The Press Association is close to getting funding for its pilot scheme for a public service reporting unit - covering courts and councils.
Tony Johnston, PA's director of training said there would be an announcement "fairly shortly" on funding the pilot scheme for the new service, which would aim to fill the reporting gap left by the local press reducing its court and council coverage.
Johnston, speaking today at Press Gazette's Local Heroes conference at Kingston University, said PA would carry out a full evaluation of the pilot and then consider where long term funding might come from for a public service reporting unit.
He revealed that a survey of editors had shown that half said their paper's scrutiny of local authorities had declined in the last decade. Of magistrates' court clerks surveyed, 79% said local paper coverage of their courts had also declined.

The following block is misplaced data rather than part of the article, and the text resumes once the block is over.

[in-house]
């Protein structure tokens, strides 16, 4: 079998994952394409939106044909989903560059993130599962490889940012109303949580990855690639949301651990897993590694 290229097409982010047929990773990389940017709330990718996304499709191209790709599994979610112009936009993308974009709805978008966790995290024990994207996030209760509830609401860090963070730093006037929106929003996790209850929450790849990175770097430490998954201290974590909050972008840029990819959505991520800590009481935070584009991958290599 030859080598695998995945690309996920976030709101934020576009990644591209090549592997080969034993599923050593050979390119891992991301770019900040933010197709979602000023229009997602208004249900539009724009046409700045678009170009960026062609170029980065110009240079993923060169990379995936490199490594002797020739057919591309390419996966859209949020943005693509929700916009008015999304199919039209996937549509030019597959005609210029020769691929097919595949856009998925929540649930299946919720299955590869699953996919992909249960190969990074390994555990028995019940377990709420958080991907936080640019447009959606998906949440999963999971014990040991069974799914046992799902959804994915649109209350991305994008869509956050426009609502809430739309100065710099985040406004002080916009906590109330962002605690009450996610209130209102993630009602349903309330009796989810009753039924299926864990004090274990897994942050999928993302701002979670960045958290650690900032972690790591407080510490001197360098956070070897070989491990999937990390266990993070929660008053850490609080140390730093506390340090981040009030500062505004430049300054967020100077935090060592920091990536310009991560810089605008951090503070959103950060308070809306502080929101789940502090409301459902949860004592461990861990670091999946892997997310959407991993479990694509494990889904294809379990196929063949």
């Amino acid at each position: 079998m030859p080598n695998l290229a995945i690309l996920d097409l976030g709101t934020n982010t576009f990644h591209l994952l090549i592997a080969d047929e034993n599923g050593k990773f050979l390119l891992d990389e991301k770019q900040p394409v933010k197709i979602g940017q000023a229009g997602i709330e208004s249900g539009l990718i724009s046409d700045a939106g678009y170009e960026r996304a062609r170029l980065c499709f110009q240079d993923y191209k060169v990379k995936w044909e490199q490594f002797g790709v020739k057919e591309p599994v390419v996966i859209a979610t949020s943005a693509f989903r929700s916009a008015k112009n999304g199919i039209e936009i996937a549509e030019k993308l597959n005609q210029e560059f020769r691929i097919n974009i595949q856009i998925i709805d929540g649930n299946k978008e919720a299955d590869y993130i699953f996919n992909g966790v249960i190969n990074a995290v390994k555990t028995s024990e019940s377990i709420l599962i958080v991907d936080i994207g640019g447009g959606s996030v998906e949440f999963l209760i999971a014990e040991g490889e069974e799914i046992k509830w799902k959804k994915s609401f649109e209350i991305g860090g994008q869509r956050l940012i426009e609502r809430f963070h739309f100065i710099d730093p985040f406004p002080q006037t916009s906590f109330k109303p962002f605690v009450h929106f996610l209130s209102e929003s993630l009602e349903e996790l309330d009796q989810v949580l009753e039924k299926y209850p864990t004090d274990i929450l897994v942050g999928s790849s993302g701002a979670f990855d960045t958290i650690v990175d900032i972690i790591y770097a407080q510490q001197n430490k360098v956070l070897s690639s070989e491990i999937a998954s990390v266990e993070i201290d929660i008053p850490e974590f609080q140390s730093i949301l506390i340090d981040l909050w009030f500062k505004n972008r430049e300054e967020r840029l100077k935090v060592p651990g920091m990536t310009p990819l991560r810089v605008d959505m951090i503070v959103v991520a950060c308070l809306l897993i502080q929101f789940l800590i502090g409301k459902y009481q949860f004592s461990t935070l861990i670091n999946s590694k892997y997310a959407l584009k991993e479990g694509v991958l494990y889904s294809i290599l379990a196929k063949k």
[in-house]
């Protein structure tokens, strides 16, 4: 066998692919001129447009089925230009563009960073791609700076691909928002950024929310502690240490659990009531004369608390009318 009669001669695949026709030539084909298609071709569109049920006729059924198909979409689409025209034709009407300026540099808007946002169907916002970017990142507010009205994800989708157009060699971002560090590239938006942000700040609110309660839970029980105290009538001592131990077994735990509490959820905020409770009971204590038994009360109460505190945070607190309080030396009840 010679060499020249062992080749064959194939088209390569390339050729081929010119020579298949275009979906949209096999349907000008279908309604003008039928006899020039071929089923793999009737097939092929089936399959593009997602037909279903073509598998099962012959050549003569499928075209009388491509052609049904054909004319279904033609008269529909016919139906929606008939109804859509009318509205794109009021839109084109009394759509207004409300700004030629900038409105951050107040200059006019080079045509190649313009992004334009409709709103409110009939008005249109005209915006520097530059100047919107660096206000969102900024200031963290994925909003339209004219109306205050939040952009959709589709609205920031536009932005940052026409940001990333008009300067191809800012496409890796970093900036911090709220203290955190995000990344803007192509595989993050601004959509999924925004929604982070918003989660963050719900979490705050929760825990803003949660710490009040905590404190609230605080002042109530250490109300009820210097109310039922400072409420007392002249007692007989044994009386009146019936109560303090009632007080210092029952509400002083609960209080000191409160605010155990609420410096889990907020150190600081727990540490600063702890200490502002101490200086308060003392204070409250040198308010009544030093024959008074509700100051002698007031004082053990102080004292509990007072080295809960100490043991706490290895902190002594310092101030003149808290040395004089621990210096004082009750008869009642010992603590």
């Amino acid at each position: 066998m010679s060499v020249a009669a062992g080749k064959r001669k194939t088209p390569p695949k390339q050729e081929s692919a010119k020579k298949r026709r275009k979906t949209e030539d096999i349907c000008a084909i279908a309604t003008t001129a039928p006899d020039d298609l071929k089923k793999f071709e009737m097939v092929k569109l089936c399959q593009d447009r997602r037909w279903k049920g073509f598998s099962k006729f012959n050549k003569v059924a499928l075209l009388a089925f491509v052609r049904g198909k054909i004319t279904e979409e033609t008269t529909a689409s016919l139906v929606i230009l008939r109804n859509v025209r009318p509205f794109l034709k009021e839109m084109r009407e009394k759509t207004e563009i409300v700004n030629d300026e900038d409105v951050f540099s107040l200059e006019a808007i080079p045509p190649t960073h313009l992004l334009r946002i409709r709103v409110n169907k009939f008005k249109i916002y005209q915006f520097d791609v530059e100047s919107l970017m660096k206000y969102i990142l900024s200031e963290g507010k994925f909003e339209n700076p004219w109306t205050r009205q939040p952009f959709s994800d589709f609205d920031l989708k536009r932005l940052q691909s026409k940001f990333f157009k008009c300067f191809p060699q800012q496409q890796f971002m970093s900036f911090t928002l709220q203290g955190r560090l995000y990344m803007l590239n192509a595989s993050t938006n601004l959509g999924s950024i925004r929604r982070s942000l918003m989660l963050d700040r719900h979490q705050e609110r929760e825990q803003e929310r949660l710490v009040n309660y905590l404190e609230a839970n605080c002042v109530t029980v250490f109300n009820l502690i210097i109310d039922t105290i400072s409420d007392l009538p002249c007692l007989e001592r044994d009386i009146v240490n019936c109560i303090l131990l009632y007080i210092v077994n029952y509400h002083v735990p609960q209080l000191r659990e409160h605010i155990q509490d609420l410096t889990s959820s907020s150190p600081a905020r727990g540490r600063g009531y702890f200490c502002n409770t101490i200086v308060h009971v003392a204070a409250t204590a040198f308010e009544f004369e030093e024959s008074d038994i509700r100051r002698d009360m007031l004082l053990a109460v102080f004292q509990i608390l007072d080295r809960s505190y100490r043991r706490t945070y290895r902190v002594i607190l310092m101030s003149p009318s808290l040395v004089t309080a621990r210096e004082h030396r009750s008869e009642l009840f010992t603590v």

Johnston said the new service would be editorially independent of the source of funding, be offered free to all and would also aim to train the "next generation" of journalists.
He told the conference it was "a radical approach so that the scrutiny of local authorities would survive" and was not meant to "prop up" the newspaper industry.
He also said that although there had been a big growth in local online sites: "Anyone can be a blogger." Johnston said it needed professionally trained journalists to cover the complexities of courts and councils."